Murphy’s Law of Horsekeeping

If they can find a way to hurt themselves, they will. Billy got himself into trouble again. Went out to the pasture to bring him in for a little fun workout yesterday, and noticed he was favoring his right front leg. Couldn’t see what it was till we got in the barn, since I was leading him on the left side. Turns out his right elbow is about the size of a tennis ball, most likely from a pasturemate’s kick. Observation and some gentle probing suggest that nothing’s broken, just a really major bruise. He was walking, trotting, and rolling without paying too much attention to it, just favoring it a bit.

I have my own theory as to what happened. And if you could persuade horses to stop acting like horses (hah!) this kind of nonsense could be avoided. What I am referring to is the herd mentality. There is an automatic waterer at the end of the pasture near the barn. Hardly ever does a single horse break away from the herd to come for a drink just because he’s thirsty. Nope. They wait for the leader to decide that he’s thirsty, then all 20 of them follow him to the waterer. When they get there, they fight over it. Billy, being on the low end of the herd totem pole, probably got himself whacked for cutting in line. So he’s spending some time with just one other horse in a little corral just outside the barn door until he looks like he’s improved enough to at least duck away from oncoming hoofs. If he remembers, that is. Which may be asking too much.

About Alli Farkas

Equine and landscape artist specializing in rural Americana
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6 Responses to Murphy’s Law of Horsekeeping

  1. Erin says:

    Alli I can totally relate…last Sunday was Farrier day and all went well..except Abby who is just too uppity to waste her precious time with a farrier….however all week..one after another horse is coming up lame! First Trigger…who I’ve never seen lame or limping..then Crystal..favoring her left front..and now I saw Cassanova gimping…what the heck is going on? I don’t see or feel any swelling, any tenderness..no heat..nothing! I am clueless what’s happening behind my back!!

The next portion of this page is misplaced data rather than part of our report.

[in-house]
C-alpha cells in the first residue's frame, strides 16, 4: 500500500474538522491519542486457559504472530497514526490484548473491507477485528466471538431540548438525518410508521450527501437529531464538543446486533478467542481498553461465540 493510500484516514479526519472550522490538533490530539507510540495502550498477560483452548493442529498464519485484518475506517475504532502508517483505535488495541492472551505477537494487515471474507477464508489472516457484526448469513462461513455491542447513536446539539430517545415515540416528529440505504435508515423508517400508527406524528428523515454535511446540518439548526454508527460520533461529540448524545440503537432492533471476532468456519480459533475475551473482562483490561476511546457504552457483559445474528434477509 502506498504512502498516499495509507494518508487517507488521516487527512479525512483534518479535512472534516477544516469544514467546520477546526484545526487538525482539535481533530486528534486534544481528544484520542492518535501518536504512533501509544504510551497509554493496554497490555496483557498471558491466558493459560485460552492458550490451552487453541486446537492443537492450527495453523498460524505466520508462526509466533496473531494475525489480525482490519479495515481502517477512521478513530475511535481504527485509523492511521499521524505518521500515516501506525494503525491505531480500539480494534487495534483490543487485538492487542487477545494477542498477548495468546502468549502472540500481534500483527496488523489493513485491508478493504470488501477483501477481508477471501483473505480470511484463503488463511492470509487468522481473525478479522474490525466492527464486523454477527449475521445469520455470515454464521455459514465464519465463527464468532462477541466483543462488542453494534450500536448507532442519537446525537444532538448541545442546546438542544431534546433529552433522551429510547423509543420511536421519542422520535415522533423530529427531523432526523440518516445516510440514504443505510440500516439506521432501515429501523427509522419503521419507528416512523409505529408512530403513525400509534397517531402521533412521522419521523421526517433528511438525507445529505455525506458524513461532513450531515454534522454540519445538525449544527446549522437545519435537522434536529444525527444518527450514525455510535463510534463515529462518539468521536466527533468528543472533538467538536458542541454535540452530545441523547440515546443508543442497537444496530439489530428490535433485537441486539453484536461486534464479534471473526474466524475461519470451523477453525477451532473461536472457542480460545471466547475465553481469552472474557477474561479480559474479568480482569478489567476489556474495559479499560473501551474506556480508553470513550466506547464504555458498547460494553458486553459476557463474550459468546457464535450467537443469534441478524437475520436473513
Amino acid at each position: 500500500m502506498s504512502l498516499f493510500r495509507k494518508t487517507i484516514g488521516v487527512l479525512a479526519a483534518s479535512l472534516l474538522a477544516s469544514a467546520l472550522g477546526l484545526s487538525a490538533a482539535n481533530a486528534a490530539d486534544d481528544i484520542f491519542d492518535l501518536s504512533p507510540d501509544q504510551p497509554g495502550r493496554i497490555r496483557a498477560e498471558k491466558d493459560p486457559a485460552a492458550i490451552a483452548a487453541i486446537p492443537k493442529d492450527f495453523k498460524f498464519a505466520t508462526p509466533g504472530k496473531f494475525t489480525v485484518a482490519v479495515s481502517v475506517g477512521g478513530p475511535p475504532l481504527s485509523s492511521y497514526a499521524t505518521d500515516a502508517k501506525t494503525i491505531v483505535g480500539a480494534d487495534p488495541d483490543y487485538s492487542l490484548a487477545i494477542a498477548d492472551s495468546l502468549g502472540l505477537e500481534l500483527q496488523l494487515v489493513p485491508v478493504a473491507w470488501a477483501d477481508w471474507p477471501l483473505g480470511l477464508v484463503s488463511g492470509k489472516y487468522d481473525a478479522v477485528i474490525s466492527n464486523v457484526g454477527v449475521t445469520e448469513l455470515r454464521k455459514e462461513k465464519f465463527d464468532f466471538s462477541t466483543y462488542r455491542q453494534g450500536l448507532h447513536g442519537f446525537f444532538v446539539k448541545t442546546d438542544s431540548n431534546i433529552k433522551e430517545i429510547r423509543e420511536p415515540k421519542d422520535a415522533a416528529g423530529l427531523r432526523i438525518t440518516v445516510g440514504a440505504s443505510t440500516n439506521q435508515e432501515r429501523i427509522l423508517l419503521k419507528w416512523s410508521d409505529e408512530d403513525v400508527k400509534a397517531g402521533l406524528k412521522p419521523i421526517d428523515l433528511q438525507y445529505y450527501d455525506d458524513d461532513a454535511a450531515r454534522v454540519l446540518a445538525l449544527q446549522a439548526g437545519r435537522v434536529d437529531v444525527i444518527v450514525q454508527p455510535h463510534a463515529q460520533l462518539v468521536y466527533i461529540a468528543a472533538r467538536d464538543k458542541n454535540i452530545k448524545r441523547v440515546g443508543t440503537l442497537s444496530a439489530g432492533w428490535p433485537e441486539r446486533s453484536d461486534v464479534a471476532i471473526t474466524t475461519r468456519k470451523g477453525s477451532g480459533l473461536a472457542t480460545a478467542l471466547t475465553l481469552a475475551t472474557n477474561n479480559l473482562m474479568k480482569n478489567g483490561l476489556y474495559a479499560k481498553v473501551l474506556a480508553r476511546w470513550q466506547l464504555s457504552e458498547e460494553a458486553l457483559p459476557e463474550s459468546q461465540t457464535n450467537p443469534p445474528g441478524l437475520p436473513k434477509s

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    • Alli Farkas says:

      Erin, I’m wondering if your farrier may have been a little bit too over-eager–maybe trimmed a little short or cut away too much sole and now the horses are a little sore. If so, all the horses will probably be good as new in a week or so.

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  2. jan says:

    Poor baby….what are you doing for it? Is the skin broken?

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    • Alli Farkas says:

      Jan, no skin broken, just a knobby protrusion on the elbow. There’s one spot he reacts to if you press on it, but nothing else. Just giving him anti-inflammatories and putting him out with another low-level horse for a few days. Billy’s such an oddball–he’s doing the same thing with the new horse that he does with Casino (the one in the main herd that he’s glued to at the hip!). He just follows the other horse wherever it goes. I told him when I saw his injury that if he’s looking to Casino to “protect” him he should give it up, considering Casino’s poor record of doing so!

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  3. Sue Steiner says:

    Oh silly boy! Glad its not anything serious! You know my horses do the same about getting a drink! Drives me crazy especially when I see the ones lower in the pecking order getting chased away before they choose to stop drinking. I worry they don’t get enough but like you said- the water is always available. Silly, silly horses!!

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  4. That is so true about horses. 😀 I went to fetch mine from the trainer’s place for a lesson day at work, and discovered she’d scraped up a hind leg pretty good. Nothing serious, just superficial, but still made me nervous that she’s just working her way up to major injuries. 😀 I’ve been really lucky with her though; she survived 10 years in the wild so she’s good at keeping herself healthy, and knock wood, we’ve never had a major vet call. Worst she’s had is an abscess in a hoof, and otherwise she’s never really been sick, even when she was directly exposed to horses with Strangles.

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